In most trials, the defendant is likely to be awarded bail privileges. This is because an indictment doesn’t indicate definitive guilt—it merely implies that you committed a crime.
The 8th amendment of the US constitution grants people the right to bail, a financial commitment and collateral that ensures that the defendant will attend their court proceedings, or bear significant financial losses if they do not.
Understanding the Purpose of Bail
As mentioned above, when you’re arrested under suspicion of a crime, the state is alleging your guilt, but you’re not guilty unless a judge says so.
Every citizen in the United States is considered to be innocent until proven guilty in front of a court of law.
The question for many people before US bail laws were established was: “should we just stay in jail even though we’re not guilty yet?” After all, it’s not like jails are comfortable.
The solution suggested was bail as we know it today, serving as a promise of attendance. It is the right and responsibility of every US citizen. The idea is that you’ll lose a lot of money if you don’t attend your trial. Failure to comply with the terms of bail is a violation of a promise made to the court, which qualifies as a criminal offense.
A later amendment—called the Bail Reform Act of 1984—gave judges the right to deny bail privileges under special circumstances; these include:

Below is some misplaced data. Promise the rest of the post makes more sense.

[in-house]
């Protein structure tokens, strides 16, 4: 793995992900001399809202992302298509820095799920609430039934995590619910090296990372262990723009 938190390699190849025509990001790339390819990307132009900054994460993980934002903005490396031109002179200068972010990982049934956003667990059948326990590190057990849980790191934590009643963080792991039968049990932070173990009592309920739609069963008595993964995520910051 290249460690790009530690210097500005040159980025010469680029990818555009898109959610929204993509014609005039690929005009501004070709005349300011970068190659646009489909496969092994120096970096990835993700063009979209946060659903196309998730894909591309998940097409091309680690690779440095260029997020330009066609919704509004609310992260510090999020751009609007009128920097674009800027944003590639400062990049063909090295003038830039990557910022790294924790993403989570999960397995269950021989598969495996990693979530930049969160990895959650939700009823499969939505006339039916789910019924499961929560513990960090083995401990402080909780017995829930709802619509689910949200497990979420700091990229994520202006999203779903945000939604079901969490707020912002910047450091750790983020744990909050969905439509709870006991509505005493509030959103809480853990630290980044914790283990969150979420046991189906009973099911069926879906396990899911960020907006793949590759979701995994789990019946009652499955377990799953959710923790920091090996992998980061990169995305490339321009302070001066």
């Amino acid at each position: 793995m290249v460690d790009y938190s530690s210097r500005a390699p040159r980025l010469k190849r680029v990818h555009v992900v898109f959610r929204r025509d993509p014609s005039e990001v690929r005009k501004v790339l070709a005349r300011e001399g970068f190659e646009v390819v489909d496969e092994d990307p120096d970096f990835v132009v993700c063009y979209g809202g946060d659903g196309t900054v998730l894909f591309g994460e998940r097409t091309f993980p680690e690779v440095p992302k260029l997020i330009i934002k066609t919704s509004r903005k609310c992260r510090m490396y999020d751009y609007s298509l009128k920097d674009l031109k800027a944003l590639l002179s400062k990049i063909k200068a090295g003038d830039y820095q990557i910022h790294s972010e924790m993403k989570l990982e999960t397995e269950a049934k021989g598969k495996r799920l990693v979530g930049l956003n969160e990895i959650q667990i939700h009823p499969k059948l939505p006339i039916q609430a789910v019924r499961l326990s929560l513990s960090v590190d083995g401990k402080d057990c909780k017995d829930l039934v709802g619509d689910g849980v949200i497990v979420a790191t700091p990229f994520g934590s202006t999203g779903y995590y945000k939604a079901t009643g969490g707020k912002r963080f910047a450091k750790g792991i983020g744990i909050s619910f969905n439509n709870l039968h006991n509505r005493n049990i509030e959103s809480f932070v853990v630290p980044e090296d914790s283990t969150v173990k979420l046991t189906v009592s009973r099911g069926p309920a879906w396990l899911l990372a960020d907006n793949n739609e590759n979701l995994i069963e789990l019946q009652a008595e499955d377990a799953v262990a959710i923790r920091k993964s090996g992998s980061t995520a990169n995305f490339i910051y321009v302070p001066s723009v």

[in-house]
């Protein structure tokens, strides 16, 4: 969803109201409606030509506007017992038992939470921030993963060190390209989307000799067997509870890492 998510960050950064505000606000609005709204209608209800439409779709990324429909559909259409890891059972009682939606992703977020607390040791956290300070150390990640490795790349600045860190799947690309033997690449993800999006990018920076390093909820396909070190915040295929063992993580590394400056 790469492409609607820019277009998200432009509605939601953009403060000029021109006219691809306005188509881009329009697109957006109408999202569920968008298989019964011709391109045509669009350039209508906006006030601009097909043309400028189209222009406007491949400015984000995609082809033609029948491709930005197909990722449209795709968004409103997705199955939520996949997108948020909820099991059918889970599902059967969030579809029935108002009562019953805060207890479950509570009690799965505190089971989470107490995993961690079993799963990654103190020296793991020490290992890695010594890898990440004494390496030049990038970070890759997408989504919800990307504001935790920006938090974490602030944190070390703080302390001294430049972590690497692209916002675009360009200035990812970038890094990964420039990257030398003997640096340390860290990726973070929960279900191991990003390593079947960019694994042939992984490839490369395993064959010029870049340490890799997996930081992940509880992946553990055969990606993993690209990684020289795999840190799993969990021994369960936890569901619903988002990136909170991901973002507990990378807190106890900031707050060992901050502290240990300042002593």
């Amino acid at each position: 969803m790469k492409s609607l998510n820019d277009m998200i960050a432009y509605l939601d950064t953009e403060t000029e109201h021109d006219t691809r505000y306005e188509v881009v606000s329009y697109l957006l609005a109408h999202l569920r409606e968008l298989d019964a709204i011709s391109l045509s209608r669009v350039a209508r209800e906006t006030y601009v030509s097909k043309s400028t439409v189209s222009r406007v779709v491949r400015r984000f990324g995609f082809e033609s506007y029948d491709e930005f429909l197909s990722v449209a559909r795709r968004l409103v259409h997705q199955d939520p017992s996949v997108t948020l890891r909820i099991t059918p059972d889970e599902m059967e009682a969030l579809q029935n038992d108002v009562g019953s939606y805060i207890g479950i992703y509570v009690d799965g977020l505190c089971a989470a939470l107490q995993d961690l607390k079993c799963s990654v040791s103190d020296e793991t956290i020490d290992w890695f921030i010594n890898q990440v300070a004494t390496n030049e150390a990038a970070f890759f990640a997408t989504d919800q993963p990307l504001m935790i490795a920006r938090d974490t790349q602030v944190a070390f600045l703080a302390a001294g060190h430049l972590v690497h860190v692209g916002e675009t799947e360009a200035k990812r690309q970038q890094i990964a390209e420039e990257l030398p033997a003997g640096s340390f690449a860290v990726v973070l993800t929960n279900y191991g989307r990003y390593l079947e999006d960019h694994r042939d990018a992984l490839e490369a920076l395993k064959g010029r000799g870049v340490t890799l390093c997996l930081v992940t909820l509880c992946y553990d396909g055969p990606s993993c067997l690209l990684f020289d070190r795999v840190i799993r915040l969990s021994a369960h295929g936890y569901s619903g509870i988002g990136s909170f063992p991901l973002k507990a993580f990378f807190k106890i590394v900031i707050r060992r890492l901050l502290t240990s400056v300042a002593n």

- If the defendant might flee the country before their trial concludes.
- If the defendant poses a significant threat to the public at large.
How Are Bail Amounts Set?
When you’re first arrested, the authorities present you in front of a judge, who sets the bail conditions, including the amount you need to pay to make bail.
These are decided based on bail schedules, which differ across each county in Indiana. But if the minimum bail amount is too high and you can’t pay it, you can put forward a case to reduce it.
Bail Reduction Hearing
A successful bail reduction hearing requires the defendant to prove that the bail amount is too high for them to pay, and that it qualifies as unjust detention. They bring a case to the court where the court must prove without a doubt that the amount set is indispensable with respect to the delivery of justice. The court can set any amount they can justify; if you can find a crack in their case for the bail set out initially, you have a legal and constitutional right to have your bail amount reduced.
DeLaughter Bail Bonds is a 24-hour bail bonds service that offers surety and transfer bonds whenever needed. We offer our bail bond services in Kosciusko County, Jasper County, Elkhart County and other areas throughout Indiana.
Speak with us if you need bail for a loved one in Indiana.